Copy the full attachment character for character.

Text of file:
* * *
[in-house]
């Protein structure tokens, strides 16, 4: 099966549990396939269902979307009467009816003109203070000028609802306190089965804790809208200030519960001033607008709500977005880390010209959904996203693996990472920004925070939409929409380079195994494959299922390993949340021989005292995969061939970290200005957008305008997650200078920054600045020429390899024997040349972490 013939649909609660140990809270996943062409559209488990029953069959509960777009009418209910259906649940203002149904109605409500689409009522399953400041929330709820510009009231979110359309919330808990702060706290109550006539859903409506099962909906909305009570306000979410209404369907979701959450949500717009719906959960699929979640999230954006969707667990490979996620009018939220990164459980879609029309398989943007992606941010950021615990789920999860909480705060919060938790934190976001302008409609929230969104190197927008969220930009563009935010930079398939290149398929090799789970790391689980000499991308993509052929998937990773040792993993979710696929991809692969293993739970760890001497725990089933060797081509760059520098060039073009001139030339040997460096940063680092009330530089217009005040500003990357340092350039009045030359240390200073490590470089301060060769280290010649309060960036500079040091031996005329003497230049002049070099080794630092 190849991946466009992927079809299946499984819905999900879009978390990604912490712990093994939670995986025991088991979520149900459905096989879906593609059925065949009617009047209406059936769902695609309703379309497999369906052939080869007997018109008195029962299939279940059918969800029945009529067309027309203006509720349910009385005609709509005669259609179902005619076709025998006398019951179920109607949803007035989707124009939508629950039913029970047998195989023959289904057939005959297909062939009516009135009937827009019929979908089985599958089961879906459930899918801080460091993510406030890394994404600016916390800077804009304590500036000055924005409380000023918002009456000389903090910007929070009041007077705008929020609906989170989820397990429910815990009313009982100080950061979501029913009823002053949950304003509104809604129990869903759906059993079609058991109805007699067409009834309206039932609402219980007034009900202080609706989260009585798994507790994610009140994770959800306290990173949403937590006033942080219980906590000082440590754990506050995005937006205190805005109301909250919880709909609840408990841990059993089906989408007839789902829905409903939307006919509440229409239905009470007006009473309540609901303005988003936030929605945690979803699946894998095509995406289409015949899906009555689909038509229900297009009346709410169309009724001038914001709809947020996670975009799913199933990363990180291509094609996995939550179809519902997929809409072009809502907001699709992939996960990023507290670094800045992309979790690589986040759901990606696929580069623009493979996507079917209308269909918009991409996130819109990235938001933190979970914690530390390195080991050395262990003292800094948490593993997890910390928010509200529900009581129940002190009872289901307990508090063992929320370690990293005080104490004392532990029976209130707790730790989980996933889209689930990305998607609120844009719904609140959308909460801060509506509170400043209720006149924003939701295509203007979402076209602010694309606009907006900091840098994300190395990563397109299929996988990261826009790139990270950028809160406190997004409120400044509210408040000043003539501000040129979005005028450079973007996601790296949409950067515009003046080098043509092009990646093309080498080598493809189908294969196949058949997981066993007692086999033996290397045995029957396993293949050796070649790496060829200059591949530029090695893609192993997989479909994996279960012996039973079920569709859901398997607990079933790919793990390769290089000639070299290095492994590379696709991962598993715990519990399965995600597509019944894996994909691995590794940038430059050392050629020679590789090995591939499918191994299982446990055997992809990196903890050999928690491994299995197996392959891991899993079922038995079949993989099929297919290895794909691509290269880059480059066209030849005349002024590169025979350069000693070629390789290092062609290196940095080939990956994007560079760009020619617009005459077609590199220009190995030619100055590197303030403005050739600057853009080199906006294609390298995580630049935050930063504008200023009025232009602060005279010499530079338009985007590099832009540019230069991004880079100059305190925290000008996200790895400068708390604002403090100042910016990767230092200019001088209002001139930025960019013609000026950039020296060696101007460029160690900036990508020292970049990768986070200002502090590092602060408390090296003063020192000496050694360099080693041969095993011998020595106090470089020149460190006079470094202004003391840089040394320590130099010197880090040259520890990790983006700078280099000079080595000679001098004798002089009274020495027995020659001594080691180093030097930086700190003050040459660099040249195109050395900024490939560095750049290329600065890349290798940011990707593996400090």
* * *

[in-house]
């Protein structure tokens, strides 16, 4: 099966549990396939269902979307009467009816003109203070000028609802306190089965804790809208200030519960001033607008709500977005880390010209959904996203693996990472920004925070939409929409380079195994494959299922390993949340021989005292995969061939970290200005957008305008997650200078920054600045020429390899024997040349972490 013939649909609660140990809270996943062409559209488990029953069959509960777009009418209910259906649940203002149904109605409500689409009522399953400041929330709820510009009231979110359309919330808990702060706290109550006539859903409506099962909906909305009570306000979410209404369907979701959450949500717009719906959960699929979640999230954006969707667990490979996620009018939220990164459980879609029309398989943007992606941010950021615990789920999860909480705060919060938790934190976001302008409609929230969104190197927008969220930009563009935010930079398939290149398929090799789970790391689980000499991308993509052929998937990773040792993993979710696929991809692969293993739970760890001497725990089933060797081509760059520098060039073009001139030339040997460096940063680092009330530089217009005040500003990357340092350039009045030359240390200073490590470089301060060769280290010649309060960036500079040091031996005329003497230049002049070099080794630092 190849991946466009992927079809299946499984819905999900879009978390990604912490712990093994939670995986025991088991979520149900459905096989879906593609059925065949009617009047209406059936769902695609309703379309497999369906052939080869007997018109008195029962299939279940059918969800029945009529067309027309203006509720349910009385005609709509005669259609179902005619076709025998006398019951179920109607949803007035989707124009939508629950039913029970047998195989023959289904057939005959297909062939009516009135009937827009019929979908089985599958089961879906459930899918801080460091993510406030890394994404600016916390800077804009304590500036000055924005409380000023918002009456000389903090910007929070009041007077705008929020609906989170989820397990429910815990009313009982100080950061979501029913009823002053949950304003509104809604129990869903759906059993079609058991109805007699067409009834309206039932609402219980007034009900202080609706989260009585798994507790994610009140994770959800306290990173949403937590006033942080219980906590000082440590754990506050995005937006205190805005109301909250919880709909609840408990841990059993089906989408007839789902829905409903939307006919509440229409239905009470007006009473309540609901303005988003936030929605945690979803699946894998095509995406289409015949899906009555689909038509229900297009009346709410169309009724001038914001709809947020996670975009799913199933990363990180291509094609996995939550179809519902997929809409072009809502907001699709992939996960990023507290670094800045992309979790690589986040759901990606696929580069623009493979996507079917209308269909918009991409996130819109990235938001933190979970914690530390390195080991050395262990003292800094948490593993997890910390928010509200529900009581129940002190009872289901307990508090063992929320370690990293005080104490004392532990029976209130707790730790989980996933889209689930990305998607609120844009719904609140959308909460801060509506509170400043209720006149924003939701295509203007979402076209602010694309606009907006900091840098994300190395990563397109299929996988990261826009790139990270950028809160406190997004409120400044509210408040000043003539501000040129979005005028450079973007996601790296949409950067515009003046080098043509092009990646093309080498080598493809189908294969196949058949997981066993007692086999033996290397045995029957396993293949050796070649790496060829200059591949530029090695893609192993997989479909994996279960012996039973079920569709859901398997607990079933790919793990390769290089000639070299290095492994590379696709991962598993715990519990399965995600597509019944894996994909691995590794940038430059050392050629020679590789090995591939499918191994299982446990055997992809990196903890050999928690491994299995197996392959891991899993079922038995079949993989099929297919290895794909691509290269880059480059066209030849005349002024590169025979350069000693070629390789290092062609290196940095080939990956994007560079760009020619617009005459077609590199220009190995030619100055590197303030403005050739600057853009080199906006294609390298995580630049935050930063504008200023009025232009602060005279010499530079338009985007590099832009540019230069991004880079100059305190925290000008996200790895400068708390604002403090100042910016990767230092200019001088209002001139930025960019013609000026950039020296060696101007460029160690900036990508020292970049990768986070200002502090590092602060408390090296003063020192000496050694360099080693041969095993011998020595106090470089020149460190006079470094202004003391840089040394320590130099010197880090040259520890990790983006700078280099000079080595000679001098004798002089009274020495027995020659001594080691180093030097930086700190003050040459660099040249195109050395900024490939560095750049290329600065890349290798940011990707593996400090």